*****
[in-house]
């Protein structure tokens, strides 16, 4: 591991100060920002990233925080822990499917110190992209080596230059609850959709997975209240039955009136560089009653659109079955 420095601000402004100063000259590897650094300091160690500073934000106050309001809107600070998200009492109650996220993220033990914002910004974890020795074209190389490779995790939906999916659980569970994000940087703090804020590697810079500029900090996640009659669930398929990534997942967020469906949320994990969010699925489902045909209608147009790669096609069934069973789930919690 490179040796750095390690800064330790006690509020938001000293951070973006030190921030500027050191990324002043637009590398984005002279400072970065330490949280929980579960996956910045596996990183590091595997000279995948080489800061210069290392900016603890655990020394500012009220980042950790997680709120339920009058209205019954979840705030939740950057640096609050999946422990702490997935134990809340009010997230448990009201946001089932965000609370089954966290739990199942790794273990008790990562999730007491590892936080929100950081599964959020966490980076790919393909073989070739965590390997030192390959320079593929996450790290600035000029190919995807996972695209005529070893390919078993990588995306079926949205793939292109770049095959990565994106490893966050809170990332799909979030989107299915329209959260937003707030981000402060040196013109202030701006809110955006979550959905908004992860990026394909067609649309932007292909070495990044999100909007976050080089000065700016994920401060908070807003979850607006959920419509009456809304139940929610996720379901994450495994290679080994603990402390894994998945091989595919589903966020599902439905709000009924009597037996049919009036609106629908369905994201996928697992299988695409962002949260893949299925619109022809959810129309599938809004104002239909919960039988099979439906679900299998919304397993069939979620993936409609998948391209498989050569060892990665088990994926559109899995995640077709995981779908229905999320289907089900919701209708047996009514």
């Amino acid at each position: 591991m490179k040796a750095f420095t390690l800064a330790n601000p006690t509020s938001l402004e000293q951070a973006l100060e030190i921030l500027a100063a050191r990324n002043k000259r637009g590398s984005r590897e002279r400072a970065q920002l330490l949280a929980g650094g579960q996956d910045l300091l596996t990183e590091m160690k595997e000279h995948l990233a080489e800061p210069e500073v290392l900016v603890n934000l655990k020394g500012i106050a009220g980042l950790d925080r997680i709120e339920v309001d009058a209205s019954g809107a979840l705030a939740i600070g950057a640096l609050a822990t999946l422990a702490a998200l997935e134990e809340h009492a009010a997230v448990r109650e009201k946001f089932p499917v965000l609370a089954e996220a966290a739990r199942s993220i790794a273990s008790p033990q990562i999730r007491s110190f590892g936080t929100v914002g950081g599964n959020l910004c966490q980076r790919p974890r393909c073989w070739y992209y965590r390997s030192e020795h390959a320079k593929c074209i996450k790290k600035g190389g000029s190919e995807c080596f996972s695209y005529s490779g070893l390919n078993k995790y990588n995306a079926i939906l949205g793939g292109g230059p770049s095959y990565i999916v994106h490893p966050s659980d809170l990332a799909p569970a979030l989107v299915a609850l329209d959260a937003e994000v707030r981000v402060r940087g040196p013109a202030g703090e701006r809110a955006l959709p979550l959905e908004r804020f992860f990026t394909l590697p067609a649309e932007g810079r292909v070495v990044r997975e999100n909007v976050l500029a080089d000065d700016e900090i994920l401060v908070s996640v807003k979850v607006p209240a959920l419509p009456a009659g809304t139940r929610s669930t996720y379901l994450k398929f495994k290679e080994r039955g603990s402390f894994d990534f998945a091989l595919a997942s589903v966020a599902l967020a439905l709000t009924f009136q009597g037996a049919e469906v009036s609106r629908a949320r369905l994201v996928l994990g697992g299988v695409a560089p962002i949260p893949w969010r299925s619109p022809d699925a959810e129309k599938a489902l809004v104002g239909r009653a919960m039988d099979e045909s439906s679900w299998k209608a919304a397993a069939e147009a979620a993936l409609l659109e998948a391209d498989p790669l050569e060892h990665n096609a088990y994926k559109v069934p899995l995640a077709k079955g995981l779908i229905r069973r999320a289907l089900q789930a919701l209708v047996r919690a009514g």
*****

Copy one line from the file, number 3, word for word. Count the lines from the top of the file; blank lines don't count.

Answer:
């Amino acid at each position: 591991m490179k040796a750095f420095t390690l800064a330790n601000p006690t509020s938001l402004e000293q951070a973006l100060e030190i921030l500027a100063a050191r990324n002043k000259r637009g590398s984005r590897e002279r400072a970065q920002l330490l949280a929980g650094g579960q996956d910045l300091l596996t990183e590091m160690k595997e000279h995948l990233a080489e800061p210069e500073v290392l900016v603890n934000l655990k020394g500012i106050a009220g980042l950790d925080r997680i709120e339920v309001d009058a209205s019954g809107a979840l705030a939740i600070g950057a640096l609050a822990t999946l422990a702490a998200l997935e134990e809340h009492a009010a997230v448990r109650e009201k946001f089932p499917v965000l609370a089954e996220a966290a739990r199942s993220i790794a273990s008790p033990q990562i999730r007491s110190f590892g936080t929100v914002g950081g599964n959020l910004c966490q980076r790919p974890r393909c073989w070739y992209y965590r390997s030192e020795h390959a320079k593929c074209i996450k790290k600035g190389g000029s190919e995807c080596f996972s695209y005529s490779g070893l390919n078993k995790y990588n995306a079926i939906l949205g793939g292109g230059p770049s095959y990565i999916v994106h490893p966050s659980d809170l990332a799909p569970a979030l989107v299915a609850l329209d959260a937003e994000v707030r981000v402060r940087g040196p013109a202030g703090e701006r809110a955006l959709p979550l959905e908004r804020f992860f990026t394909l590697p067609a649309e932007g810079r292909v070495v990044r997975e999100n909007v976050l500029a080089d000065d700016e900090i994920l401060v908070s996640v807003k979850v607006p209240a959920l419509p009456a009659g809304t139940r929610s669930t996720y379901l994450k398929f495994k290679e080994r039955g603990s402390f894994d990534f998945a091989l595919a997942s589903v966020a599902l967020a439905l709000t009924f009136q009597g037996a049919e469906v009036s609106r629908a949320r369905l994201v996928l994990g697992g299988v695409a560089p962002i949260p893949w969010r299925s619109p022809d699925a959810e129309k599938a489902l809004v104002g239909r009653a919960m039988d099979e045909s439906s679900w299998k209608a919304a397993a069939e147009a979620a993936l409609l659109e998948a391209d498989p790669l050569e060892h990665n096609a088990y994926k559109v069934p899995l995640a077709k079955g995981l779908i229905r069973r999320a289907l089900q789930a919701l209708v047996r919690a009514g």